December 2007
N.C. Industrial Commission
Safety Bulletin

"An ounce of prevention is worth a pound of cure"


Please join us in wishing our Program Assistant, Ginny Schwartzer, the very best as she will be leaving the Safety Section December 20th. She will be moving into the private sector to further expand her horizons. Good Luck Ginny!

The Program Assistant position will be posted at
htt p:// if you know someone who might be interested in this position. Click on Dept. of Commerce and submit an application.

We all have 24 hours in a day, or 8,760 hours in every year. What we do with those hours can make all the difference between achieving what we need to, and failing to do so. It's easy to waste time and not even realize we're doing it.

There are some things you can do to manage your time better. If you aren't sure how you are wasting time, try keeping a time diary for a week. Write down everything you do - everything - and how long it took. Make sure you include anything that takes one minute or more. This would include phone calls, having conversations with coworkers unrelated to work, writing or responding to personal emails, taking breaks, and so on. After a few days, you should be able to see where you can make changes in how you use your time.

One way to keep on top of things is to create a to- do list. (My wife is really good at helping me to do this!) Work from the list, putting high priority items at the top. Try to work on the main priority for the day first; to get as much done as you can before the interruptions start or your day's plan gets revised. It's better to accomplish only a little and to at least make a head start, than to have worked hard all day but accomplished nothing on the priority list.

It seems obvious, but often we decide to take care of a few low priority "quick" items before we tackle a big job. We end up spending so much time working on the "quick" things that by the time we're done, there is no time left for that big project that was a priority. To make matters worse, we can't avoid or predict interruptions, or the need to handle emergencies as they arise, and these things will also prevent us from getting our priorities accomplished.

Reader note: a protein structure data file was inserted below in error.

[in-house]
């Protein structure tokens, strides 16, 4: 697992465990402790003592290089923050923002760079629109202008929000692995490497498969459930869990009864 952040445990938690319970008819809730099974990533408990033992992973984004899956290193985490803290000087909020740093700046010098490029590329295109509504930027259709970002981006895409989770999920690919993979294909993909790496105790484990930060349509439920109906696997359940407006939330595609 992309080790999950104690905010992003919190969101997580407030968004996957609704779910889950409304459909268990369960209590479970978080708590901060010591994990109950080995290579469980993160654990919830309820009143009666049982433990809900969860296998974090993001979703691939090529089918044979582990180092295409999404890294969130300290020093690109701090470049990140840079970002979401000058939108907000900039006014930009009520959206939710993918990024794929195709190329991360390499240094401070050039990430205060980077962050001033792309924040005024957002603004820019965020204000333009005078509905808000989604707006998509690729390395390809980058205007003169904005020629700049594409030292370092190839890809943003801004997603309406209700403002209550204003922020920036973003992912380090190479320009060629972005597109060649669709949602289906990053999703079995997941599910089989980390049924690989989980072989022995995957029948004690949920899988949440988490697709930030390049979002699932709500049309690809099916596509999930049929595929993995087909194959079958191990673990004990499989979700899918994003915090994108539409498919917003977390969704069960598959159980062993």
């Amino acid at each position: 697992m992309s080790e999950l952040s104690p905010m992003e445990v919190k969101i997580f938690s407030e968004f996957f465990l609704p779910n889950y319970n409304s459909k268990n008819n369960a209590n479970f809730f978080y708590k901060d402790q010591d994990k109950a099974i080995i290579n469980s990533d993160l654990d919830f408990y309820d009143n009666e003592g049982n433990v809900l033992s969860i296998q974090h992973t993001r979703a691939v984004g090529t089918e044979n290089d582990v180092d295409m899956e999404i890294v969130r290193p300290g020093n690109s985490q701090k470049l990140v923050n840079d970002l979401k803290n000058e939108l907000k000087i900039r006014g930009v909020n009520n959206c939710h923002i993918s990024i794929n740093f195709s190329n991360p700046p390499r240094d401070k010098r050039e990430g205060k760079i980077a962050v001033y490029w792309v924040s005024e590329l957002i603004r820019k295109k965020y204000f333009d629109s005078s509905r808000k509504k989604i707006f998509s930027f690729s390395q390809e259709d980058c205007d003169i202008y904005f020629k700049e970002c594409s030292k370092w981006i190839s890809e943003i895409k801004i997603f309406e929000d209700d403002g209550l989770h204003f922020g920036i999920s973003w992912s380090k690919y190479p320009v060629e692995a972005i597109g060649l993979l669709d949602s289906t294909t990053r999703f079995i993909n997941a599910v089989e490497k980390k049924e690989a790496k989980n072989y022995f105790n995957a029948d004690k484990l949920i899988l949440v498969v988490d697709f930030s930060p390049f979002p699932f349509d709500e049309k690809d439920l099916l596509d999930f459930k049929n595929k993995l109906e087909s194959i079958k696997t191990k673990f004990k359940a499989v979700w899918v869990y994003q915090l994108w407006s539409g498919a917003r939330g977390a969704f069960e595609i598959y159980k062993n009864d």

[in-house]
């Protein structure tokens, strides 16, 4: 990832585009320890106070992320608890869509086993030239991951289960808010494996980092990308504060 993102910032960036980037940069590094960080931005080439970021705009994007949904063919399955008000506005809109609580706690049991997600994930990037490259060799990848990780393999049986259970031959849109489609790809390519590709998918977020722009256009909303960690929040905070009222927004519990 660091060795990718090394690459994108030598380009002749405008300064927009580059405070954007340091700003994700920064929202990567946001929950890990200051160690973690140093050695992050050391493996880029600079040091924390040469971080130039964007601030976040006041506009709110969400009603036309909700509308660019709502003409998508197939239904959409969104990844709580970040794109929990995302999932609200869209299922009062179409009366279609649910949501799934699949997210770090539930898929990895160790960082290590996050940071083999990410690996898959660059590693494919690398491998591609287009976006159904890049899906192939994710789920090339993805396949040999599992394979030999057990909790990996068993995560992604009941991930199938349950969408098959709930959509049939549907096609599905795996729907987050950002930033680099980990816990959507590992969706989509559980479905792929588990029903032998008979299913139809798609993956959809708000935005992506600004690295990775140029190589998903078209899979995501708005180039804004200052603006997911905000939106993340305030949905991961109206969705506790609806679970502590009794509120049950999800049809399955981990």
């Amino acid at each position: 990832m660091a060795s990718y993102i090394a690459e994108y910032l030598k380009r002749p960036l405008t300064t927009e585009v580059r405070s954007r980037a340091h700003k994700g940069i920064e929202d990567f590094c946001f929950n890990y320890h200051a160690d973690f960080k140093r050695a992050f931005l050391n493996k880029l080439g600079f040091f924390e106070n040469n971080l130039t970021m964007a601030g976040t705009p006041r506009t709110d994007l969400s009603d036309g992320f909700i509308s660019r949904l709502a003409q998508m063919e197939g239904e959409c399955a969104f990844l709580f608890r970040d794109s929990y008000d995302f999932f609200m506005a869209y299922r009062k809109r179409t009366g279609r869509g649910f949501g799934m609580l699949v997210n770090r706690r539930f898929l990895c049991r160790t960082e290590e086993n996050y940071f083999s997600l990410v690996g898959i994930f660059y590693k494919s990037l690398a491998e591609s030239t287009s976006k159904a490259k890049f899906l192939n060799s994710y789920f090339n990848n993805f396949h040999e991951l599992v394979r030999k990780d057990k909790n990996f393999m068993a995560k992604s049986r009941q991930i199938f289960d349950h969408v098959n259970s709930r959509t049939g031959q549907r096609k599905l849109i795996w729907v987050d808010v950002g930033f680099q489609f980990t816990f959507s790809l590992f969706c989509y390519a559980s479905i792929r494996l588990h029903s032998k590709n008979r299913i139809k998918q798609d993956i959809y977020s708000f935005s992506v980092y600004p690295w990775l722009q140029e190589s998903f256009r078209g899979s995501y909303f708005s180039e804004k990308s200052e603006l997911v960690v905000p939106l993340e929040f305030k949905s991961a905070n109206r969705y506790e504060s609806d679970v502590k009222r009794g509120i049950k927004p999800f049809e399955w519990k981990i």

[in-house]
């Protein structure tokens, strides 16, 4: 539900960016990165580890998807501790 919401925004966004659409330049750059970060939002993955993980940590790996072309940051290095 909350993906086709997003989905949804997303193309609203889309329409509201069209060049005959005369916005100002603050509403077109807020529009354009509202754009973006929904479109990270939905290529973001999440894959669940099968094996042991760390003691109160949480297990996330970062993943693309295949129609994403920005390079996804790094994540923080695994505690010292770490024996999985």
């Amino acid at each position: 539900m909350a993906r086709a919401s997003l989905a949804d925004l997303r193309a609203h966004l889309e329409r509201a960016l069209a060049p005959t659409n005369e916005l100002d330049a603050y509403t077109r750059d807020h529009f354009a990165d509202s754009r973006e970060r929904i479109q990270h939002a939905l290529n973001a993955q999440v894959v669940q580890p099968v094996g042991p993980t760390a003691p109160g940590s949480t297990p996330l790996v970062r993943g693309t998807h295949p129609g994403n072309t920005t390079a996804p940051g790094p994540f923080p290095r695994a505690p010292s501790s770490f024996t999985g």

If you work from a list, be sure to check off items as they are completed to give yourself a sense of accomplishment, and to show that progress is being made.

Always keep SAFETY at the top of that list! Your REGIONAL SAFETY COUNCILS are continuing to work for you, so please refer to the calendar section of our Safety Bulletin for more information. Please support YOUR councils!

As always, we thank you for your support and we pledge to continue to serve your needs. We promise to continue to provide quality ACCIDENT PREVENTION training programs.

Don't forget to get your Flu Shot to minimize your chances of getting the flu!
Dealing with Winter Road Rage

As we head into winter, dealing with snow, ice, and slippery conditions on a daily basis can be stressful and frustrating to the point where you just get tired of coping. The time is ripe for road rage, particularly when every day seems to present a new driving challenge. If you find yourself easily angered or at the end of your rope, take a minute to review these tips:

Allow enough time. Get used to allowing extra time to get where you need to go, especially if you know road conditions may not be good. Also allow some extra time for the driver who drives extra slowly when conditions are marginal. Everyone's comfort level is different when they're driving in poor conditions, and what seems like easy driving to you may be hair-raising for someone else. If you allow extra time, you won't have the added worry of being late to your destination because of a slow driver.

Don't try to "teach" other drivers. Like it or not, you can't teach other drivers how to drive, no matter how poorly they are doing it. While you may want to lob a few choice words their way, it's better to treat others as you would like to be treated: with courtesy and respect.